'Mansplaining' the return of political correctness
The scourge of the '90s, PC seems to be gaining a new foothold on college campuses
I've never seen the Vagina Monologues. Perhaps I'm incurious, but I just never had any interest in sitting through segments with titles like The little coochie snorcher that could.
But its popularity was encouraging; social conservative groups tried to ban the play for years, and I'm all for anything that any group wants to ban.
Censorship, though, has triumphed. The students of Mount Holyoke College in Massachusetts this year decided to cancel a performance of the play.
Oh, not because it glorifies female lust or masturbation or lesbianism. The young progressives at Holyoke decreed that it discriminates against women who don't have vaginas.
- France to ban super-skinny models in campaign against anorexia
- Organic genderless gingerbread cookies for the ethically aware
Now, when I hear something like that, I always try to imagine explaining it to my late father. Being a man of his time, I imagine he assumed that, generally, women tend to have vaginas.
But people of his (and my) generation were generally unschooled in the terms transgender, transsexual, transitioning or binary. The idea that genitals don't necessarily denote gender.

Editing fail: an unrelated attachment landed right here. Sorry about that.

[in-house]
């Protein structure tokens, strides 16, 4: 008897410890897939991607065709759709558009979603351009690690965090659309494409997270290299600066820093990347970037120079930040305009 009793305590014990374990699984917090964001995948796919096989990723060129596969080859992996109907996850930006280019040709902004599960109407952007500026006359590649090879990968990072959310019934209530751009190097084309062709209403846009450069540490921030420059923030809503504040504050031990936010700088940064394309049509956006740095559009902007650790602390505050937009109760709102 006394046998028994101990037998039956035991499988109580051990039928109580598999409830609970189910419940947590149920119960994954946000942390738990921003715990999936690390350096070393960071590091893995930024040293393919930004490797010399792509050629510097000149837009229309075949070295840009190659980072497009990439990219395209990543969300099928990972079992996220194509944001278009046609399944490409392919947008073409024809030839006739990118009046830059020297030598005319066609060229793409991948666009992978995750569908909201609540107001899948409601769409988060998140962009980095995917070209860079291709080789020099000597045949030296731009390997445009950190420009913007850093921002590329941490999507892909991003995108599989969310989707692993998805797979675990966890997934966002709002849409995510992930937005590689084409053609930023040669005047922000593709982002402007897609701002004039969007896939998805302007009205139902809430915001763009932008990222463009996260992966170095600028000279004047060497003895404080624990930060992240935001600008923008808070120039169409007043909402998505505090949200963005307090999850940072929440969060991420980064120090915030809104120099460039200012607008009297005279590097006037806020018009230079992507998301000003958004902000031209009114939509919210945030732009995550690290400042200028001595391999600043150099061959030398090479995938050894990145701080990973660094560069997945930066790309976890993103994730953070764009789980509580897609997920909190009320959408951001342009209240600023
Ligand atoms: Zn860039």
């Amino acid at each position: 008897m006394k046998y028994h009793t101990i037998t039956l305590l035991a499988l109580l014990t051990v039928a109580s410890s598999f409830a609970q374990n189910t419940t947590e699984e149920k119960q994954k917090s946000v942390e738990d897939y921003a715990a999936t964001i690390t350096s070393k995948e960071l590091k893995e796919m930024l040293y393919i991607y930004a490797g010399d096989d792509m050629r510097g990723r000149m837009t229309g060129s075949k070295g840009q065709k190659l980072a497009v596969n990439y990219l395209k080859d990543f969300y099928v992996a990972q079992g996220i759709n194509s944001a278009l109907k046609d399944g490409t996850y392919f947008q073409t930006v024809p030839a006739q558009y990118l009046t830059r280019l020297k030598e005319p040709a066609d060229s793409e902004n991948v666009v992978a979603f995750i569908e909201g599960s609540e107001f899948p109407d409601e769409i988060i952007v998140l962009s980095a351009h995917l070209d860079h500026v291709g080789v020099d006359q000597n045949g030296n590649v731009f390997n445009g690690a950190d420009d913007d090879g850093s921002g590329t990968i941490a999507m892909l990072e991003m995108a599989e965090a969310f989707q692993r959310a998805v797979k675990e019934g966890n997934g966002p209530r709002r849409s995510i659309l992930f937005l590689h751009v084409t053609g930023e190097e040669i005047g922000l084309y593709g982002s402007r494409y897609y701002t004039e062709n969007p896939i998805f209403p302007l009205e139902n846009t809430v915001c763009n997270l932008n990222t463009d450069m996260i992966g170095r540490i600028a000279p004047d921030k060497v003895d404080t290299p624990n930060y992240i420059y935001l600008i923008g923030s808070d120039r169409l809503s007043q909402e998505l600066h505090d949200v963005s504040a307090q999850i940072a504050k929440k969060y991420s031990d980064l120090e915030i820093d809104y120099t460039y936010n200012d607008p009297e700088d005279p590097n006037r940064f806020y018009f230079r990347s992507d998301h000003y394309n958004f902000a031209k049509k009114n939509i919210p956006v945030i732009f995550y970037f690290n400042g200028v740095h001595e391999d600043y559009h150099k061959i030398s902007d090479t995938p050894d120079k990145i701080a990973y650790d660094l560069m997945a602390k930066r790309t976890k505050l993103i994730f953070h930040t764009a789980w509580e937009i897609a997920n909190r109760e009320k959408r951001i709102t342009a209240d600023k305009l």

I am, I think, what's called cisgender, which means I am a male who was assigned maleness at birth and who has embraced it.
Anyway, the point is that the Vagina Monologues, so shocking when Eve Ensler wrote it in 1996, has become an entertaining relic. And its cancellation at Holyoke just seems like an attempt to find something new to protest.
Sorry, I know that sounds like old-man talk, but that's what it looks like.
Return to the '90s?
Political correctness, apparently, is making a comeback, like a sharp-tongued schoolmarm coming out of retirement. (Yes, that was a deliberate speech violation, but PC always seemed sort of schoolmarmish to me.)
New York magazine ran a long article on the subject recently, describing groupthink and ideological bullying by students (and faculty) at American universities.
It tells the story of a University of California professor who physically attacked an anti-abortion demonstrator who had the nerve to enter a "free-speech zone" created for discussion of the issue.